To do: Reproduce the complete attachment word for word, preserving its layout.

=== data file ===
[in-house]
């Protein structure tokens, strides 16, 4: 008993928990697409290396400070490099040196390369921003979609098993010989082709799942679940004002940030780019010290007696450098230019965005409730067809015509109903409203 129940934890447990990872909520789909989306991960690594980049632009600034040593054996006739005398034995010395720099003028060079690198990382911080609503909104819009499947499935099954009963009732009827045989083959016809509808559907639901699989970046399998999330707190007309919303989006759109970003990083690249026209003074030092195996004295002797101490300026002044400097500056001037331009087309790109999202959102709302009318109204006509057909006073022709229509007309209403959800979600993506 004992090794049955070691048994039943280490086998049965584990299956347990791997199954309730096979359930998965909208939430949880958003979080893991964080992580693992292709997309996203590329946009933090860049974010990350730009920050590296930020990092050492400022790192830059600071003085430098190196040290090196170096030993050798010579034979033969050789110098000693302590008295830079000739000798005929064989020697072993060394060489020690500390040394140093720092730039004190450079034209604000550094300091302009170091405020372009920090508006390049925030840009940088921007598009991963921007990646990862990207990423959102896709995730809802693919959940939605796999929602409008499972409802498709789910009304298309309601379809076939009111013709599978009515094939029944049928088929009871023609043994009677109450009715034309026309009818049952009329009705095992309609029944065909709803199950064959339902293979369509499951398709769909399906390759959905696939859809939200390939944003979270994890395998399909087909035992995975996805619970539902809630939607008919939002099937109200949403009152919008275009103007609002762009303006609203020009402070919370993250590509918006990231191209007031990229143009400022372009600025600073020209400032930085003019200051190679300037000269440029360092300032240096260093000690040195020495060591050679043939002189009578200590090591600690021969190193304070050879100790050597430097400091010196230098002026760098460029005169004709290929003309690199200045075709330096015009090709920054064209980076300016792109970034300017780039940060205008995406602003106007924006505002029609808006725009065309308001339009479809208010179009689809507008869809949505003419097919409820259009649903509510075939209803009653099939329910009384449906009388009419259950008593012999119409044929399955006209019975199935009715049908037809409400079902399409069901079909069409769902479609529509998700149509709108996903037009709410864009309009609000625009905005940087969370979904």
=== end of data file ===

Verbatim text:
[in-house]
């Protein structure tokens, strides 16, 4: 008993928990697409290396400070490099040196390369921003979609098993010989082709799942679940004002940030780019010290007696450098230019965005409730067809015509109903409203 129940934890447990990872909520789909989306991960690594980049632009600034040593054996006739005398034995010395720099003028060079690198990382911080609503909104819009499947499935099954009963009732009827045989083959016809509808559907639901699989970046399998999330707190007309919303989006759109970003990083690249026209003074030092195996004295002797101490300026002044400097500056001037331009087309790109999202959102709302009318109204006509057909006073022709229509007309209403959800979600993506 004992090794049955070691048994039943280490086998049965584990299956347990791997199954309730096979359930998965909208939430949880958003979080893991964080992580693992292709997309996203590329946009933090860049974010990350730009920050590296930020990092050492400022790192830059600071003085430098190196040290090196170096030993050798010579034979033969050789110098000693302590008295830079000739000798005929064989020697072993060394060489020690500390040394140093720092730039004190450079034209604000550094300091302009170091405020372009920090508006390049925030840009940088921007598009991963921007990646990862990207990423959102896709995730809802693919959940939605796999929602409008499972409802498709789910009304298309309601379809076939009111013709599978009515094939029944049928088929009871023609043994009677109450009715034309026309009818049952009329009705095992309609029944065909709803199950064959339902293979369509499951398709769909399906390759959905696939859809939200390939944003979270994890395998399909087909035992995975996805619970539902809630939607008919939002099937109200949403009152919008275009103007609002762009303006609203020009402070919370993250590509918006990231191209007031990229143009400022372009600025600073020209400032930085003019200051190679300037000269440029360092300032240096260093000690040195020495060591050679043939002189009578200590090591600690021969190193304070050879100790050597430097400091010196230098002026760098460029005169004709290929003309690199200045075709330096015009090709920054064209980076300016792109970034300017780039940060205008995406602003106007924006505002029609808006725009065309308001339009479809208010179009689809507008869809949505003419097919409820259009649903509510075939209803009653099939329910009384449906009388009419259950008593012999119409044929399955006209019975199935009715049908037809409400079902399409069901079909069409769902479609529509998700149509709108996903037009709410864009309009609000625009905005940087969370979904």